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Alaska Native corporation expands reach with acquisition of oilfield company

  • Author: Alex DeMarban
  • Updated: July 7, 2016
  • Published October 3, 2013

The Alaska Native regional corporation that opposes the controversial Pebble prospect and offshore oil and gas leasing in its Bristol Bay backyard is expanding its footprint in the oil industry, acquiring an Alaska oilfield services company that reaches into North Dakota but remains busy in the 49th state, building ice roads, hauling drilling rigs and employing a lot of Alaskans.

The Bristol Bay Native Corporation announced on Tuesday it had signed a "definitive agreement" to acquire Peak Oilfield Service from Nabors Alaska Services Corp. The move comes as the parent company -- drilling contractor Nabors Industries of Houston, Texas -- looks to streamline operations to focus on drilling. Nabors' stock rose nearly 3 percent on Tuesday.

The sale price was not disclosed. Nabors, owner of the world's largest fleet of land-based drilling rigs, said this sale and other recent asset sales will "more than cover" the $207 million needed to refinance costly debt.

Peak had previously been owned by another regional Native corporation. Cook Inlet Regional Inc. sold its 50 percent stake in the company in 2011 for $65 million, making Nabors the sole owner.

Jason Metrokin, president and chief executive of BBNC, said the purchase will lead to increased earnings for the Bristol Bay Native Corporation, though he would not say how much.

Alaska Native corporations have become a bright spot in a state economy reliant largely on oil production, with BBNC playing a key role. The company's revenues in 2011 -- nearly $2 billion -- were enough to place it at second on Alaska Business Monthly's list of Alaska-owned and operated businesses.

But BBNC has managed to temper its desire for growth with a unique environmental perspective. Responding to concerns from many of its 9,100 Native shareholders in Southwest Alaska, BBNC's board in 2009 voted to oppose the Pebble project, a massive copper, gold and molybdenum prospect that many fear will pollute and destroy the region's valuable commercial salmon fishery. The BBNC board also voted that year to oppose the federal government's plan to allow offshore oil and gas leasing in the North Aleutian basin in order to protect fishing resources.

"We've said at every turn we support responsible resource development," and that includes in the oil and gas industry, said Metrokin.

A pair of BBNC subsidiaries already provide spill response and pipeline integrity testing. BBNC's role in the oilfield business will expand dramatically if the purchase goes through. The sale should be finalized toward the end of the year, pending the usual regulatory approval, a statement from BBNC said.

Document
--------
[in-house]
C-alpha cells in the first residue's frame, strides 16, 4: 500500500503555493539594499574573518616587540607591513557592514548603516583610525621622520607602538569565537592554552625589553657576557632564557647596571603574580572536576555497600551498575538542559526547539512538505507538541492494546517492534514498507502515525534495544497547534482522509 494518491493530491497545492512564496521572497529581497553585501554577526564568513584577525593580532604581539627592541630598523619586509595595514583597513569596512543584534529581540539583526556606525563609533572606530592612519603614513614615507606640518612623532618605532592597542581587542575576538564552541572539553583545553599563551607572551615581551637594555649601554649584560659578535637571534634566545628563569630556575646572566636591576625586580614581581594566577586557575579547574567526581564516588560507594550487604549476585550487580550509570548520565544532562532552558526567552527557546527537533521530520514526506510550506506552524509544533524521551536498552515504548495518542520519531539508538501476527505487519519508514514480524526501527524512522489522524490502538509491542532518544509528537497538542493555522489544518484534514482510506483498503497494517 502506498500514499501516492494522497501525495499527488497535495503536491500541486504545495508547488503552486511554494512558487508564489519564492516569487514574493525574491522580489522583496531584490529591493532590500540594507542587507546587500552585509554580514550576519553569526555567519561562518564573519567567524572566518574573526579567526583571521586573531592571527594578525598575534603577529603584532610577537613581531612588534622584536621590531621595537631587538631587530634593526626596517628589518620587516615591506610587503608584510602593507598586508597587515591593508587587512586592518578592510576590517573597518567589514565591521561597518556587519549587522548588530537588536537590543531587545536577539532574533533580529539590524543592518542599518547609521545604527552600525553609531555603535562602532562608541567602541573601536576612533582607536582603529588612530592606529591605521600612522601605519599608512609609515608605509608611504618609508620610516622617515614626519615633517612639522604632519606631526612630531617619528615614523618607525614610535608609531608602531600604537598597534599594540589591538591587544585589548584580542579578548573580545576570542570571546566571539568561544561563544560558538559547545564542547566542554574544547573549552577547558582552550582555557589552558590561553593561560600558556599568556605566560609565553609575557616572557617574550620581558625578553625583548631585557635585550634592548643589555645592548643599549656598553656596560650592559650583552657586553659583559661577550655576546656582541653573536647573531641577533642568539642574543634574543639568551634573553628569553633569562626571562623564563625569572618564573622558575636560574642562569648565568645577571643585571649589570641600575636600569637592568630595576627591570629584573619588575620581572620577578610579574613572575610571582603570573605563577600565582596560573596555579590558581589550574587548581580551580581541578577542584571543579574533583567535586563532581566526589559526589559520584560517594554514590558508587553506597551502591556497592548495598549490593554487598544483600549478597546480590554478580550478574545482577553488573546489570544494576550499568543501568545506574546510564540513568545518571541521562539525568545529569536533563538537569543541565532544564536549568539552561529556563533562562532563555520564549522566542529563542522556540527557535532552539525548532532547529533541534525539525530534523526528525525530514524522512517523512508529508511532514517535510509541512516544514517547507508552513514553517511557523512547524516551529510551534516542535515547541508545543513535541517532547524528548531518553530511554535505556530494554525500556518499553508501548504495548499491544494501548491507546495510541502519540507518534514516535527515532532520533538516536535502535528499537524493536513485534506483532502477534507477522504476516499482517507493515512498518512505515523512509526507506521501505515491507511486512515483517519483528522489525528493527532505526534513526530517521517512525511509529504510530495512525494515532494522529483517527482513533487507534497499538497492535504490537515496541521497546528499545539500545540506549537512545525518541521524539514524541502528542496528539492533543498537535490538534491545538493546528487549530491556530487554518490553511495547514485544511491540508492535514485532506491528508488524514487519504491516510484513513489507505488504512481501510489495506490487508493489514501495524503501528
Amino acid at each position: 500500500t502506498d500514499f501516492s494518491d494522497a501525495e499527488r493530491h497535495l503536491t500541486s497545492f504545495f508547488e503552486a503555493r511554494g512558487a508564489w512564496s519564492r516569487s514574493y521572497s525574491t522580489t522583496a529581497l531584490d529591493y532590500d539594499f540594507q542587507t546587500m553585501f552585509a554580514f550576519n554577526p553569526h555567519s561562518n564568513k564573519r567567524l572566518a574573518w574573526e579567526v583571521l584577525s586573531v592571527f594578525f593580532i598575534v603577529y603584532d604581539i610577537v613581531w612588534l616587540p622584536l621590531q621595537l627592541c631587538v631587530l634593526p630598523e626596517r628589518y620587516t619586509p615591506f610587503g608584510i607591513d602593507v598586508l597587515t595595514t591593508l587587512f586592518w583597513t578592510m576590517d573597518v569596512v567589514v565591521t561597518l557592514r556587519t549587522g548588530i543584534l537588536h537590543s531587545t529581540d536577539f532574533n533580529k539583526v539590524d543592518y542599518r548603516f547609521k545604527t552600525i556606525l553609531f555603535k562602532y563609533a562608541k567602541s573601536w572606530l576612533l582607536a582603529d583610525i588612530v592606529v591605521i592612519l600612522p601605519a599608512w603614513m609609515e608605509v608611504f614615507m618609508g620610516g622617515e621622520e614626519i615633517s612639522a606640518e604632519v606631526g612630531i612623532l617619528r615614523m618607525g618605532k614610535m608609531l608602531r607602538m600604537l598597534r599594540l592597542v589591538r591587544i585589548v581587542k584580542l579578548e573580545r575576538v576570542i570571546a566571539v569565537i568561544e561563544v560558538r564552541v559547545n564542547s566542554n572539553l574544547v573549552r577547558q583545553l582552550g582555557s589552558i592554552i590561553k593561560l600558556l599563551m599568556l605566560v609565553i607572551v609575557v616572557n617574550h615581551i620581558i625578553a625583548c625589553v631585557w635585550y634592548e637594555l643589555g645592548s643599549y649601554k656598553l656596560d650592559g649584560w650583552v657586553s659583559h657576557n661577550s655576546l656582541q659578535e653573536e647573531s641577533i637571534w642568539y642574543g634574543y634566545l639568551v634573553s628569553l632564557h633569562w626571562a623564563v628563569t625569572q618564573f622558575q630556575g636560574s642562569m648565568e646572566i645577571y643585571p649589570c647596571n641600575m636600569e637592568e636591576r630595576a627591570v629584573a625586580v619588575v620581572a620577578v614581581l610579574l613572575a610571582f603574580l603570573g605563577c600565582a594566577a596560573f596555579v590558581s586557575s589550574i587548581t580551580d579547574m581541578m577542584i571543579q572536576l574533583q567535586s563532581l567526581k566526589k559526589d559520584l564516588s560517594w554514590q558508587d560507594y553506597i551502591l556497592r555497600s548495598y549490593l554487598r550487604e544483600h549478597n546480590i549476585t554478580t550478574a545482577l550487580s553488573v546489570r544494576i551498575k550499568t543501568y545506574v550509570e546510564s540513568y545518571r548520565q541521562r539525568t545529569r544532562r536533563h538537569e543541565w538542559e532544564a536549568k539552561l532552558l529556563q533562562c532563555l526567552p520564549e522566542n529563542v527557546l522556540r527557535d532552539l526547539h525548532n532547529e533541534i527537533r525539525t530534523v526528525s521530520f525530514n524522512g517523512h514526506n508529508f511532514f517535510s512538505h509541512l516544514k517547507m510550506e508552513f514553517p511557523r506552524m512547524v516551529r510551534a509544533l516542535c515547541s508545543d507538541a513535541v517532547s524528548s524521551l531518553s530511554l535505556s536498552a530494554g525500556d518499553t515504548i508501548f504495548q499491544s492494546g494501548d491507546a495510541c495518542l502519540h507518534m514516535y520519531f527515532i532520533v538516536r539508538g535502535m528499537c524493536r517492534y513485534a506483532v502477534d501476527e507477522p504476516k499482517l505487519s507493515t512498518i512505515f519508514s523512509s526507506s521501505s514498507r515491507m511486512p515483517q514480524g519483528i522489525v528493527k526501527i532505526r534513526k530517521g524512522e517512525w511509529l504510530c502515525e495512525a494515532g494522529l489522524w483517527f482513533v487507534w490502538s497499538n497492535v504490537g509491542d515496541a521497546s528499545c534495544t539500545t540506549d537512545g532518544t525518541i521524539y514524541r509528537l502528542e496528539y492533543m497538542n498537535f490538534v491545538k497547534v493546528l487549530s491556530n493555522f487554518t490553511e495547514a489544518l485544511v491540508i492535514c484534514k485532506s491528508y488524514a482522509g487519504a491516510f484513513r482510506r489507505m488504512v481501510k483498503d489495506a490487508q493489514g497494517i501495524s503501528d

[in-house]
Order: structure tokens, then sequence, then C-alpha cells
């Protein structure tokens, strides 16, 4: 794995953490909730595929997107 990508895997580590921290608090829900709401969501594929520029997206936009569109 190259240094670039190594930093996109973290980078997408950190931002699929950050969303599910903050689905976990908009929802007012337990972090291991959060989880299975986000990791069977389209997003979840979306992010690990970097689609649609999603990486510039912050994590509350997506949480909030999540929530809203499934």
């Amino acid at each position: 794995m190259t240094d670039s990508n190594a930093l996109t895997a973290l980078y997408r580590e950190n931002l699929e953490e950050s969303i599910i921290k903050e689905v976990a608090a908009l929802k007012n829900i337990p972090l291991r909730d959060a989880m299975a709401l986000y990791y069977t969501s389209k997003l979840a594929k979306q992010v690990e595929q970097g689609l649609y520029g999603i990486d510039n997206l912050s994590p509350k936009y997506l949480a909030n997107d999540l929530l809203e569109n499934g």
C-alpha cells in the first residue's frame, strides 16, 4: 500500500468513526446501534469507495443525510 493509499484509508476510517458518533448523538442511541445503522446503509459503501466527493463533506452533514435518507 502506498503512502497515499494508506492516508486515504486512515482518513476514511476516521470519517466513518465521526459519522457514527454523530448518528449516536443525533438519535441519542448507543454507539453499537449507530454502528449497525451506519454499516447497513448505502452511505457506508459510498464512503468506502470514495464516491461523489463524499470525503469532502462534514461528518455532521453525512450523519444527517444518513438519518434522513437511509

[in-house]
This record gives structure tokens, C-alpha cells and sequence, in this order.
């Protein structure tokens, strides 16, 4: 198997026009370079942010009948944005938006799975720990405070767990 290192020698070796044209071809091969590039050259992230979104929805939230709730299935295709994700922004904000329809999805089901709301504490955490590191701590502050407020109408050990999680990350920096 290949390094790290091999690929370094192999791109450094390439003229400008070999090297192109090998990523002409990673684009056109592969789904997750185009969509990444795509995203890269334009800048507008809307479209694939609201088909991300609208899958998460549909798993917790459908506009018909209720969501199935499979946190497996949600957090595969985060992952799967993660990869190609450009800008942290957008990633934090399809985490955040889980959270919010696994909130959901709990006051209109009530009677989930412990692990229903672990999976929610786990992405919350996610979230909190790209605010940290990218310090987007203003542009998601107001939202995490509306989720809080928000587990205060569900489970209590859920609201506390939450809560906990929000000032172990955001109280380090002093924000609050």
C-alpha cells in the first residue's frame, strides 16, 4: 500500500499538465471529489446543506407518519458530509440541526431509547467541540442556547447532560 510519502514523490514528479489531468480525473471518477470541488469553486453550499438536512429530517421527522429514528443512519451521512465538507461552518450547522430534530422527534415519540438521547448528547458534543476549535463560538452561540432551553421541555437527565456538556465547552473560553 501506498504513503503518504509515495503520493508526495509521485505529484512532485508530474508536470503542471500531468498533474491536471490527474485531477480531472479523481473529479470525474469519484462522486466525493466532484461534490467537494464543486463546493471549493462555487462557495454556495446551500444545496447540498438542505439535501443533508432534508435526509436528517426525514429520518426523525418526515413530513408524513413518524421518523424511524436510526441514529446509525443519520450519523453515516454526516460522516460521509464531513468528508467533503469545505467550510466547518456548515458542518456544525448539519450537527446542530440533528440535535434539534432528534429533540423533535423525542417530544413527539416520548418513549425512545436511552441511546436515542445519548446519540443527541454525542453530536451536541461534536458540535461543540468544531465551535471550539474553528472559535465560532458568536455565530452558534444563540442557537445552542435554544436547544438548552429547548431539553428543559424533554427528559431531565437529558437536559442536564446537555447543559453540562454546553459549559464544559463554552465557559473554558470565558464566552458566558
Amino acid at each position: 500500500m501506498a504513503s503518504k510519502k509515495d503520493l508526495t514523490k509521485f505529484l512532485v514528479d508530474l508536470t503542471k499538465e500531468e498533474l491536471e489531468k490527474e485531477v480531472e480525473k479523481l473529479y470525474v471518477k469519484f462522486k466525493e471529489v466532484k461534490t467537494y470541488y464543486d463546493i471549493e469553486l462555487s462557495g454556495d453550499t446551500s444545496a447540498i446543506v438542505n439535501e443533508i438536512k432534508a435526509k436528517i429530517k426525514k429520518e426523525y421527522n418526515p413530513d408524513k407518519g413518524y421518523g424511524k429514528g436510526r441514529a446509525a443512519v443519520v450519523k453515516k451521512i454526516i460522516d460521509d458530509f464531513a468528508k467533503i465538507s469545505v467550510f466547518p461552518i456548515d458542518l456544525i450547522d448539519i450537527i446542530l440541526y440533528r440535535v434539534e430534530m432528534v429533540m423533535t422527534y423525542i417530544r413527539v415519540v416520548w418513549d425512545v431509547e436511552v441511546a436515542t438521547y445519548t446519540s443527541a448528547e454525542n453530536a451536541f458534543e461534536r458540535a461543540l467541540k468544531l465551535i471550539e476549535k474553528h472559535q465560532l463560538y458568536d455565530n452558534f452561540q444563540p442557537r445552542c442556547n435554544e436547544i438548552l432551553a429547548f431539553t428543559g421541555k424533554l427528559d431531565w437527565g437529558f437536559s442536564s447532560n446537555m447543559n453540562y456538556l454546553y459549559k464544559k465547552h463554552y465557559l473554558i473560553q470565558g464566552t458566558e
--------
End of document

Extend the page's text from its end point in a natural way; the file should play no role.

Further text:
Besides increased income for BBNC, the acquisition will provide the company with more opportunities to train and employ in the lucrative oil and gas sector, Metrokin said.

Peak employs more than 700 employees, and more than 80 percent of those are Alaskans. The company has grown from more than $20 million in revenues since shortly after its founding in 1987 to more than $100 million, said longtime president Mike O'Connor.

Peak has an extensive presence in the North Slope oil fields in the Arctic and in Cook Inlet, and it has likely built more ice roads than anyone else in Alaska. Among its more recent projects, Peak serviced a well in Nenana in the Interior as Doyon Ltd., another Native regional corporation, searches for oil and gas. Peak also built a challenging ice road for Nordaq Energy in Cook Inlet, far from the much-colder clime in Prudhoe Bay where ice roads are typically built. And as it has done for years, Peak continues to clean tanks in Valdez, and haul fuel, water and drilling rigs to remote camps.

"We kind of keep doing the things that no one else wants to do, if you want to know the truth," said O'Connor.

Peak also now employs about 50 workers in the booming oil province of North Dakota, where it has been involved in a project to build an oil-collection center in the town of Tioga to support oil moving east and west across the U.S. by rail.

BBNC has said it would like to see Peak continue operating as is, which includes continued growth, O'Connor said. He said he's hoping the partnership increases the number of Alaskans available to work for Peak.

"It just makes common sense," said O'Connor. "They're easier to send home, easier to bring back" and their schedules are more flexible, allowing them to stay longer if needed, or go home earlier when the work is done.

Said Metrokin of the deal: "We're excited because Bristol Bay Native Corp. has been looking for opportunities in Alaska for several years now, and Peak has a legacy of providing quality oilfield service support here in Alaska and the Lower 48."

Contact Alex DeMarban at alex(at)

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